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Nov 24, 2010 05:59 AM

Do You Despise Turkey As Much As I Do?


Every year. Turkey. Every year I try to get my family to agree to a nice prime rib. Or steak. Or leg of lamb. Or cornish hen. Or even guinea fowl--or quail. It doesn't work.

The weird thing is that so many people I know don't even like turkey but put up with it anyway because it IS Thanksgiving. My own kids are adults. Not only do they insist on turkey--but they crave that disgusting green bean casserole too!! UGH!

Sooooo...I'm wondering. AM I the only one around here who does not like turkey? I pick at the dark meat but when I sit down at the table I only eat the potatoes, Turnips, and greens.

Oh well...just askin'

  1. I agree with you. I eat the wing & then I'm done with turkey. Maybe if you served a goose, you could sneak it by them (since it's big, but not quite as big as turkey)-- and then they might get hooked on something that's actually tasty!

    1. You can make a turkey AND a prime rib/ham/leg of lamb/steak/lasagne/whatever. There are no rules.

      Saying you sit and pick and only eat sides at a rare meal with all family and tradition and most likely permanent memories(photographs that the grandchildren will look at long after you are gone) sounds waay too picky.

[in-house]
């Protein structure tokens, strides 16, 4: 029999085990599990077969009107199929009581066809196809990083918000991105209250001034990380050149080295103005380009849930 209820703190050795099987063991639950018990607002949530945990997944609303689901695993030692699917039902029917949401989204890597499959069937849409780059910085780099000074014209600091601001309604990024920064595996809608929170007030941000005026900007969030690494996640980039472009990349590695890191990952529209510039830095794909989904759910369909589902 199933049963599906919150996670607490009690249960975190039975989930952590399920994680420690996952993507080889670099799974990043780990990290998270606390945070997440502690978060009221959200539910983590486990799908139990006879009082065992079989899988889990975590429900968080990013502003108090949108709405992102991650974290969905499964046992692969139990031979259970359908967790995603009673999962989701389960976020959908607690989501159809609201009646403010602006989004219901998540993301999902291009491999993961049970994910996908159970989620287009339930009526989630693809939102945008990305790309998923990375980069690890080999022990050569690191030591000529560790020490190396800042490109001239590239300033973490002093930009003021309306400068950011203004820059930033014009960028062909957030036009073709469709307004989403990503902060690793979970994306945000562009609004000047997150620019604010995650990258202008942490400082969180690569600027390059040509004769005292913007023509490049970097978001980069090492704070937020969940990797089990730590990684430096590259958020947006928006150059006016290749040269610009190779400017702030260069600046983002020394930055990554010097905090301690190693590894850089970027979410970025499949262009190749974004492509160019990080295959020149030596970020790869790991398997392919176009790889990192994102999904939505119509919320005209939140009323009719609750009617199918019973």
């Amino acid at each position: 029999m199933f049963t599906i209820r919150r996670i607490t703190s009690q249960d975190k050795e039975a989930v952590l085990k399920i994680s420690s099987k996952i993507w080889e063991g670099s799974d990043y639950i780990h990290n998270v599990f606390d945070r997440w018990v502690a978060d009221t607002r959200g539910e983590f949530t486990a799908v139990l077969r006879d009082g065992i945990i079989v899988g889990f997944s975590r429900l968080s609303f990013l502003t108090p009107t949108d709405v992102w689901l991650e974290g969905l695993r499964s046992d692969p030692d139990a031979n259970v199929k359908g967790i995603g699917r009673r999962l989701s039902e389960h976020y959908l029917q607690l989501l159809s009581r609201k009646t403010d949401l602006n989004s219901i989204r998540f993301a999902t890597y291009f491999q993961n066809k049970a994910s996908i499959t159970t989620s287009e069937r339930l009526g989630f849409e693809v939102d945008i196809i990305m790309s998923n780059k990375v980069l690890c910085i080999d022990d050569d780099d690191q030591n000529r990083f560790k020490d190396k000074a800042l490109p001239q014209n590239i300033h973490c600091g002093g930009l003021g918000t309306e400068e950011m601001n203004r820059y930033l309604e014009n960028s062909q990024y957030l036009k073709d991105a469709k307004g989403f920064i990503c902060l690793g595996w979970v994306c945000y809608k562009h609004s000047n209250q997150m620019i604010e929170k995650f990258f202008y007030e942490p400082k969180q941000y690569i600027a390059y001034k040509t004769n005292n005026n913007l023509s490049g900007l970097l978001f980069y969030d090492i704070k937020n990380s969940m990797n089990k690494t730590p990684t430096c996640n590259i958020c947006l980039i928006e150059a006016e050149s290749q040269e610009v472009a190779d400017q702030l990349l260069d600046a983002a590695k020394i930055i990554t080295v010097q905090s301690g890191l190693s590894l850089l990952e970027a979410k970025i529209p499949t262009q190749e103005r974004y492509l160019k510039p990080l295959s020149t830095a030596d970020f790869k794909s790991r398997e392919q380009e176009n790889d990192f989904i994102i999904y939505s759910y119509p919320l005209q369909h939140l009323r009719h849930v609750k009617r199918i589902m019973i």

There are plenty of things I don't like, but if I am making the meal, in my own home, I make certain to include items I do like and will eat. I'm not going to cook a huge meal and not enjoy it.

      3 Replies
      1. re: Cathy

        Wow. I must've sounded like a totally miserable woman when I posted that! Yes. I realize that I can make whatever. However, between the sides, all the baking, the turkey, the brining and everything else that goes into the traditional meal, I can make the rib/ham/lamb....the next day.
        Goodness! I may sit at the table and eat the sides, but I certainly don't sulk about..I still engage in the great conversation. My bad for sounding bad!

        1. re: jarona

          The word "despise" is harsh.

          We always have a ham and a turkey. At Christmas, we have ham, turkey and also have a rib roast. All three/any of those meats can be cooked the day before, sliced and re-warmed for serving. None needs to be served hot from the oven. Also, you can just buy a turkey breast if you think that it would be too much food.

          I'm glad you aren't miserable. You really can do whatever you want though. Tell them you were 'experimenting' with another recipe and wanted them to all try it since they would all be there that day...see if it goes before the turkey. Be the 'eccentric' grandma.

          1. re: jarona

            Jarona - you didn't sound bad, just vehement!

        2. I cooked for a living off and on (mostly on) for 35 years. It took years for me to be able to enjoy turkey, prime rib, steaks again. At a country club I worked in I had to cook off 3 turkeys and 7 rib roasts every day and double that on Sundays. I ate alot of sandwiches and hot dogs those years.